An Inmate Died After Being Denied Water For 7 Days, And A Jury Is Considering Who’s To Blame

Surveillance video captured what happened before Terrill Thomas was denied water for seven days — but jail staff didn't turn it over to police before it was overwritten.

Jail staff pointed fingers about what happened before inmate Terrill Thomas died of dehydration during an inquest on Thursday, a blame game that may have been avoided had surveillance video been saved.

But in the weeks following Terrill's death, it wasn't downloaded and turned over to police. And though a supervisor in the jail watched it, he didn't immediately tell police either — a move that amounted to deception and was "unconscionable," the Milwaukee Police Department's Lt. Eric Donaldson told a jury.

Testimony began on Monday regarding Thomas' death, what lead up to it, and how the investigation was handled. The 38-year-old man, who had a history of medical and psychological issues, died in April 2016 after being denied water at Milwaukee County Jail — a facility under Sheriff David Clarke, a fervent supporter of President Trump and increasingly vocal figure in national politics.

Thomas had been placed in a solitary cell, where he was locked up 24 hours a day, after acting "irate," one jail lieutenant testified. His water was turned off, and seven days later, he was found dead.

Initially, jail officials believed there was nothing suspicious about Thomas' death, according to their testimony. But other inmates had seen his pleas for water over days, then in his final hours, his body lying naked and unmoving.

It wasn't until the Milwaukee Journal Sentinel began asking questions that jail staff downloaded the surveillance video, the newspaper reported. But by that time, footage showing what happened on the day Thomas' water was turned off had been overwritten. Video showing only Thomas' final three days remained.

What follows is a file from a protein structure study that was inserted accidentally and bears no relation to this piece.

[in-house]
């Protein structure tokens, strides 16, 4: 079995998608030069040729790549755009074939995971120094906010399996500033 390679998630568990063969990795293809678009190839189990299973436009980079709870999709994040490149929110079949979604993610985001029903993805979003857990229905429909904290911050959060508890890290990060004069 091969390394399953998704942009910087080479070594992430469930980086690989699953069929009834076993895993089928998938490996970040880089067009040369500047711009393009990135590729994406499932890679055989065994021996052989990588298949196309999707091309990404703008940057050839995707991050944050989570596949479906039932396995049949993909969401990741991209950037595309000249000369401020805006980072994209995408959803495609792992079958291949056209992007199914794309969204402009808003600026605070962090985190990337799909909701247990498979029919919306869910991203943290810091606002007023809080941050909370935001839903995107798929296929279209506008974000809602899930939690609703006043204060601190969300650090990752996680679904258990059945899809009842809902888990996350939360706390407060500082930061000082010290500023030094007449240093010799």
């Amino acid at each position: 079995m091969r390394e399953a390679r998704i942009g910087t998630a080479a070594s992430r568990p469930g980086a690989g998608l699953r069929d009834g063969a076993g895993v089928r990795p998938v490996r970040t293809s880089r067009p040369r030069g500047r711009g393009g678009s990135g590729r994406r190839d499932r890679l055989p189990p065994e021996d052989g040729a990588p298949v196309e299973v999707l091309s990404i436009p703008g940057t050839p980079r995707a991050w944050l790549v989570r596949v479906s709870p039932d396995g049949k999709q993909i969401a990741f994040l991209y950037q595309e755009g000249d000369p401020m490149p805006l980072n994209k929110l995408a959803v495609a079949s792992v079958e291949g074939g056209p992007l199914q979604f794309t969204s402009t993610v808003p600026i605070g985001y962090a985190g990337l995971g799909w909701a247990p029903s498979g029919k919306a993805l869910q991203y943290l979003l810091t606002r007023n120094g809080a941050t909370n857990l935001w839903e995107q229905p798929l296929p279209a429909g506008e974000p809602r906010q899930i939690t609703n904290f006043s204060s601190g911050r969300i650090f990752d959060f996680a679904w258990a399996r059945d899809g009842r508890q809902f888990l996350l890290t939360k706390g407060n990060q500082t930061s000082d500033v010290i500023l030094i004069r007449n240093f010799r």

“It’s unconscionable,” Donaldson said, according to the Journal Sentinel's report. “It’s like you’re hiding something.”

The inquest is expected to last into next week, then the jury will recommend to prosecutors whether anyone should face criminal charges. In a separate lawsuit, Thomas' family has sued Clarke and other leaders over a pattern of poor treatment of inmates that in this case they say amounted to torture and death.

Already, jurors have toured the jail where Thomas died and watched what remains of the surveillance video. In the video, another inmate can be seen checking on Thomas, then bringing over a corrections officer. Thomas was not given any water at that time.

In a recorded jailhouse phone conversation, the inmate tells his mother about his concerns over Thomas' treatment.

"Seven days he didn't drink any water," he said. "They refused to turn on his water."

Jail Lt. Kashka Meadors on Thursday testified that she gave the order to turn off Thomas' water temporarily because he was acting irate and had previously caused flooding in the jail mental health unit.

"I said, for right now, get rid of his mattress, turn off his toilet water cause we don't want him to flood, and we'll put him in a cell," she said.

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She added that she then went to deal with other inmates, but her colleagues told her before she left that Thomas had been taken care of.

"I don't know if I could have prevented it," she said, according to TMJ 4. "I think if I wasn't so busy that day, that if I would have had time, I probably would have gone back."

Corrections officer James Ramsey-Guy carried out Meadors' order and on Thursday, he testified that he had turned off the toilet water and cold water — leaving the hot water on. Investigators later found all water to the cell turned off, Fox 6 reported.

"I was given a direct order to turn that water off and that’s what I did," Ramsey-Guy said, according to Fox 6.

Ramsey-Guy said he believed another corrections officer, James Weber, should have documented the water shut-off, the Journal Sentinel reported. Weber testified that he hadn't known who gave the order or shut off the water, the Journal Sentinel reported.

Another corrections officer declined to testify, citing his right to not incriminate himself.

As for the supervisor who watched the video, Capt. George Gold testified he reported what he had seen — a corrections officer entering the closet where the water controls are — to the jail's commander, the Journal Sentinel reported. Maj. Nancy Evans then testified that he had told her there was nothing suspicious in the video, but she denied that she failed to tell him to report the video or share information.

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